To tell your ‘what I stand for’ story, first be clear on what is important to you in and out of work. Write these things down and think through why they are important to you and how they drive you. Then think of examples that demonstrate these things. Practise saying these examples out loud and articulating them as your personal stories.
The ‘instilling confidence’ story
We all face different challenges in our jobs and companies. These challenges can seem unique to us, based on our individual operating contexts, however they can generally be simplified into a few specific challenge categories. For example, we all are likely to have examples of challenges related to organisational change, market competition and interpersonal conflict.
When these challenges are present at work, people can feel nervous and vulnerable. In such times, stories can become immensely powerful for people to hook onto.
Telling stories about how you have overcome such challenges can engender confidence in others and increase your credibility
For example, if I tell people about how I dealt with change during my time at E.On and achieved positive outcomes by creating something better than existed before, people’s faith in my ability to do this again in a new organisation is increased. There is something more tangible and real in the sharing of the story than in just telling people ‘we’ll get through this together’, which can sound trite.
Think of one story that shows how you have approached each challenging scenario of organisational change, market competition and interpersonal conflict. If you feel there are more relevant challenges in your line of work, substitute those instead.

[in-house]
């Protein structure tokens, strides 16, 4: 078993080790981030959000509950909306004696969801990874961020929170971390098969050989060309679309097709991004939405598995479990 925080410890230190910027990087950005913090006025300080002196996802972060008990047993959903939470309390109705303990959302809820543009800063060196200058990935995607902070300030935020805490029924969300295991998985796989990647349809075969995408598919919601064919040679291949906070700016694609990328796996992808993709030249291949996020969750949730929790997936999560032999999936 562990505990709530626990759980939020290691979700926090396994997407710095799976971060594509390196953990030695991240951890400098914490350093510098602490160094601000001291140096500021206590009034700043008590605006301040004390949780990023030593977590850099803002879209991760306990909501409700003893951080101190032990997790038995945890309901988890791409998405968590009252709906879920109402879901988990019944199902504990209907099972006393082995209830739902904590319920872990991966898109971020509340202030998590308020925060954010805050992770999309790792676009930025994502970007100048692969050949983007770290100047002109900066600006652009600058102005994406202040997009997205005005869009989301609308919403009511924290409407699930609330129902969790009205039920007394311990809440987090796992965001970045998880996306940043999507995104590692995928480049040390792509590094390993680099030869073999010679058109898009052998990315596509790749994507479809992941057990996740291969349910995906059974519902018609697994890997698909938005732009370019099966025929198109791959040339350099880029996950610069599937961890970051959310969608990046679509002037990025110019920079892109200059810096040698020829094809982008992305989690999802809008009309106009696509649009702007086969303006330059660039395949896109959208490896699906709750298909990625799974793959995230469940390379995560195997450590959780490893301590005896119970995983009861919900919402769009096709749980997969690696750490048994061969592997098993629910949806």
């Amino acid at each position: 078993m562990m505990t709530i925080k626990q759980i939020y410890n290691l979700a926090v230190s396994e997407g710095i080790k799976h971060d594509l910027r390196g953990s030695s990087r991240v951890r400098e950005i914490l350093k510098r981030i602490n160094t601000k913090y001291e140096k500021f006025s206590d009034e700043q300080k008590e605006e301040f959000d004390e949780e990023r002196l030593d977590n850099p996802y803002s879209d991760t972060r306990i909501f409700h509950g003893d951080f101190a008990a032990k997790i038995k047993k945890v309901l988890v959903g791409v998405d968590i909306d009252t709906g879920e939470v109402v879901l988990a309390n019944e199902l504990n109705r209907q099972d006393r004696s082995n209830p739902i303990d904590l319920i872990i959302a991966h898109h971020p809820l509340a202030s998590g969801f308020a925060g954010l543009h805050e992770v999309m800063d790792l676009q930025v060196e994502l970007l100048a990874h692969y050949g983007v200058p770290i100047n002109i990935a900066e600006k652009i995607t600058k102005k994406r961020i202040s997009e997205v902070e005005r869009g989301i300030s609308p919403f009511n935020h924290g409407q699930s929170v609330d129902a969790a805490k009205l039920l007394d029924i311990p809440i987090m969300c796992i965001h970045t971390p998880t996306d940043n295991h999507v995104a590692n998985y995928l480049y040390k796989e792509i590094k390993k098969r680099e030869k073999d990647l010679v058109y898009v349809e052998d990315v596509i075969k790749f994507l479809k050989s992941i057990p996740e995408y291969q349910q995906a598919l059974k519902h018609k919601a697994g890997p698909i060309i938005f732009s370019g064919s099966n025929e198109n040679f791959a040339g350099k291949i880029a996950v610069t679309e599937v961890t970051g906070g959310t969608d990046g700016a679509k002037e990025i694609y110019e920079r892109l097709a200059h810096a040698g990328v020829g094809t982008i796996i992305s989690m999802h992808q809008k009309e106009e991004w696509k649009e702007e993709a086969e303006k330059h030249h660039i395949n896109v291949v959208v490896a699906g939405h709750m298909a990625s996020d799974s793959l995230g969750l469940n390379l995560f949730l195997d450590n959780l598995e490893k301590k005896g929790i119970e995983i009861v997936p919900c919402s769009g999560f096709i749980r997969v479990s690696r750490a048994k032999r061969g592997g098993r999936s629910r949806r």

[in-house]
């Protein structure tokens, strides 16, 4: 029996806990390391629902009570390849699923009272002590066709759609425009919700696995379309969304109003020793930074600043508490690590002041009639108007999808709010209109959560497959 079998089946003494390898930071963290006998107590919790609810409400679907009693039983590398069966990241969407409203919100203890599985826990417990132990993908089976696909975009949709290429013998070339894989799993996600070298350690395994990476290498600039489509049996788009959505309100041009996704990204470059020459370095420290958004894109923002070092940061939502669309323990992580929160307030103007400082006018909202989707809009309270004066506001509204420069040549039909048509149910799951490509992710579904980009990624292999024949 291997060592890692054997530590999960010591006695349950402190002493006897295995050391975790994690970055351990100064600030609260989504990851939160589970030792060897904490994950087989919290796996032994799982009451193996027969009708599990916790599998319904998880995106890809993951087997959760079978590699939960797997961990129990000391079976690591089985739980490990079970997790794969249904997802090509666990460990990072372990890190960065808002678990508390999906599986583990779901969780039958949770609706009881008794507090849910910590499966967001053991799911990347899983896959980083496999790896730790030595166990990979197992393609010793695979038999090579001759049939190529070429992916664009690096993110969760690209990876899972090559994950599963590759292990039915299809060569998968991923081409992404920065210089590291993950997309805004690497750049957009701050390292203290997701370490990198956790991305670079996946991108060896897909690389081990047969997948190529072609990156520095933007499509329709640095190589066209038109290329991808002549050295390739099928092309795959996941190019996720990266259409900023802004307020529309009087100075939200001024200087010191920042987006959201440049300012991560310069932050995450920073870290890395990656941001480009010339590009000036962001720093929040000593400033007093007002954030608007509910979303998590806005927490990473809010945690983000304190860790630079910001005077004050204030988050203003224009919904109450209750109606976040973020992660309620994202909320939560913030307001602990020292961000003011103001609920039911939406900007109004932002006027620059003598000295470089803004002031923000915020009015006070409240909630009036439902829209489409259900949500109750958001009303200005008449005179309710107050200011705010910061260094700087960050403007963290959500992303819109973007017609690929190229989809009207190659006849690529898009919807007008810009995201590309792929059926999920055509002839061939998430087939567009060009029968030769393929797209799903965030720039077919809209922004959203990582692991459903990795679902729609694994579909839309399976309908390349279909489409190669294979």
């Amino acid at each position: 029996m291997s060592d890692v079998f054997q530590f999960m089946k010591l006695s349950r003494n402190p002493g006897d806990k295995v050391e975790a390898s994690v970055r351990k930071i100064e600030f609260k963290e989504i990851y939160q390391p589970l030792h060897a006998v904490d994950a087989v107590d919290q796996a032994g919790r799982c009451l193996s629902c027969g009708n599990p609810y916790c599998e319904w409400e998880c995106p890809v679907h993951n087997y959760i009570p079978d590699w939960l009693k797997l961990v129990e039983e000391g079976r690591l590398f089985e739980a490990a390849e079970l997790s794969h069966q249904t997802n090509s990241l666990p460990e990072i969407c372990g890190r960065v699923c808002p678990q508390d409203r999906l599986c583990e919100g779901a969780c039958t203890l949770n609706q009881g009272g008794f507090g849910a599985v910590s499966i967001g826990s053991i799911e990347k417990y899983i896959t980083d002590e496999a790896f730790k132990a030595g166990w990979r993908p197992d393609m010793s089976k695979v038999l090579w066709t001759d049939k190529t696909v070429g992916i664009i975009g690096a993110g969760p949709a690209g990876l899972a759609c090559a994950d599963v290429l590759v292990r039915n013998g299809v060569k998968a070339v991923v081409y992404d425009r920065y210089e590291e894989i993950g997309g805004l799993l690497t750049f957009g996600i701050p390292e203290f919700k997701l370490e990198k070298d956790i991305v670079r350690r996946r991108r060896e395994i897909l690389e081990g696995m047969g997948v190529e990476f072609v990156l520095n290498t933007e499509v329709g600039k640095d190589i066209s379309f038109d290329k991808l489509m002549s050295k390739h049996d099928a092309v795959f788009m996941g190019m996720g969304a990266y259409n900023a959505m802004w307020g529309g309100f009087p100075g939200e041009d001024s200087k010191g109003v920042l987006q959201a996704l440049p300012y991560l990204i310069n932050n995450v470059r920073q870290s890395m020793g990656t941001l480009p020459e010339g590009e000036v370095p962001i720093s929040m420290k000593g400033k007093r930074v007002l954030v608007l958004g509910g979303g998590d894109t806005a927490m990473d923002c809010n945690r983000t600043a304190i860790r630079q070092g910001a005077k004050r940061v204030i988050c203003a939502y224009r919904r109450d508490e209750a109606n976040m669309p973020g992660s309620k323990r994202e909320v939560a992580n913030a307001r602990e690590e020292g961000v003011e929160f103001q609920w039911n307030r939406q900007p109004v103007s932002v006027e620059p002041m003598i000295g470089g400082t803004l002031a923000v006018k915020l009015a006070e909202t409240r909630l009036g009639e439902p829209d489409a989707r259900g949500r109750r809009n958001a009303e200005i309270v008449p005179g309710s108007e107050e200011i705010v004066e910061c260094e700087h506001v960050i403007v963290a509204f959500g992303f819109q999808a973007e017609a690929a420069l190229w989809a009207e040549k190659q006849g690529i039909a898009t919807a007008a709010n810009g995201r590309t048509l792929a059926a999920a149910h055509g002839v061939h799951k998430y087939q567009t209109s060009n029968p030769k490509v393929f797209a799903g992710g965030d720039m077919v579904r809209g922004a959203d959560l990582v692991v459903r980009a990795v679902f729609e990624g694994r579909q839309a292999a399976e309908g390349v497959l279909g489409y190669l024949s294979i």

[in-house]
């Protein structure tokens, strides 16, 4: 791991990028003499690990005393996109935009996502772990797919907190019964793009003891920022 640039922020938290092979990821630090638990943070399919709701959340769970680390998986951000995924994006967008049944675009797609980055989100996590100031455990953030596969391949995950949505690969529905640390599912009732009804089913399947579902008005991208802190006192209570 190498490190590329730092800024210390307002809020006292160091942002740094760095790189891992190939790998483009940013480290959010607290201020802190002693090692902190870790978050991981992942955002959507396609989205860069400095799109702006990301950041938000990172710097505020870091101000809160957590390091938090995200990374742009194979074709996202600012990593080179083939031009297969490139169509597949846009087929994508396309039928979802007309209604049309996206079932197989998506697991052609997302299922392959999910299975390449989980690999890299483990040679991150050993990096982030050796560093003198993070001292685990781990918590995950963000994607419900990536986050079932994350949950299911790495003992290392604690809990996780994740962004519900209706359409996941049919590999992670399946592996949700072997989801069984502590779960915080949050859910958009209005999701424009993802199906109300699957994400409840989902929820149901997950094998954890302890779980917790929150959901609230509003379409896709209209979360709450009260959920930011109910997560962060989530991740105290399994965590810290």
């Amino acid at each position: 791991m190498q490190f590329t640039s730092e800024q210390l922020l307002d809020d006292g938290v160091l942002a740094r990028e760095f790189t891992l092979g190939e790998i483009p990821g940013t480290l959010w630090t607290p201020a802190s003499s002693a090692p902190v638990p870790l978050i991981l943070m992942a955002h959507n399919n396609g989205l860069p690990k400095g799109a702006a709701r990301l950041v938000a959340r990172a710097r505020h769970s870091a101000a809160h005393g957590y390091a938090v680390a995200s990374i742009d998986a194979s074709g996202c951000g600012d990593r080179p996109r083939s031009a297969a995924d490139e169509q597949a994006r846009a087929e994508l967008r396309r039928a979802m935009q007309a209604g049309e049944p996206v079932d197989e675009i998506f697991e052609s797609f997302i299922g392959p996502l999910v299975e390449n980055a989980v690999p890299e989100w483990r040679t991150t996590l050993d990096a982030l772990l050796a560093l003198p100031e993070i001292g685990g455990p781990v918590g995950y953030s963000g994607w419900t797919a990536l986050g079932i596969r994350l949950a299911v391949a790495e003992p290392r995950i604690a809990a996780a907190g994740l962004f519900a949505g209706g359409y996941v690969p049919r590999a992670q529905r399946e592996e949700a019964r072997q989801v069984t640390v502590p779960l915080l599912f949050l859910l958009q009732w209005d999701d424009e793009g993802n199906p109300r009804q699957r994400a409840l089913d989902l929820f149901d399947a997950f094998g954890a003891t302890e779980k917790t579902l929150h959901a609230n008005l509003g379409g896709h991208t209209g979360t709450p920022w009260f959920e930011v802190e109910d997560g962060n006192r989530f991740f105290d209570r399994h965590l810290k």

The ‘future I believe in’ story
For managers and leaders in particular, the ability to share ‘vision’ stories is very important in creating followership and commitment to a future state. Buy-in and belief from your team and colleagues is critical to success in these situations. Simply telling people where you’re going and why isn’t enough. A story can help you to sell that future. This is where weaving in other people’s stories or examples can be helpful.
For example, if I believed the future of my team was all about customer service, I might share the story about how people were so engaged in the work that Virgin Red did on a campaign last year that they turned up to the office with gifts for the team.
I would use this story to inspire people about the personal impact individuals can have without big budgets and significant resources. These stories can show people the art of the possible and inspire them about the things they presume to be impossible.
What is the future you are trying to engage people in? Can you think of examples from personal experience or from other organisations that you can weave into your narrative to bring your vision to life?
Storytelling is undoubtedly one of the skills we all need in our arsenal as marketers and broadening its application to your career, as well as your job role, will increase your expertise and your impact.
Helen Tupper is marketing director at Microsoft DX and founder of Amazing If.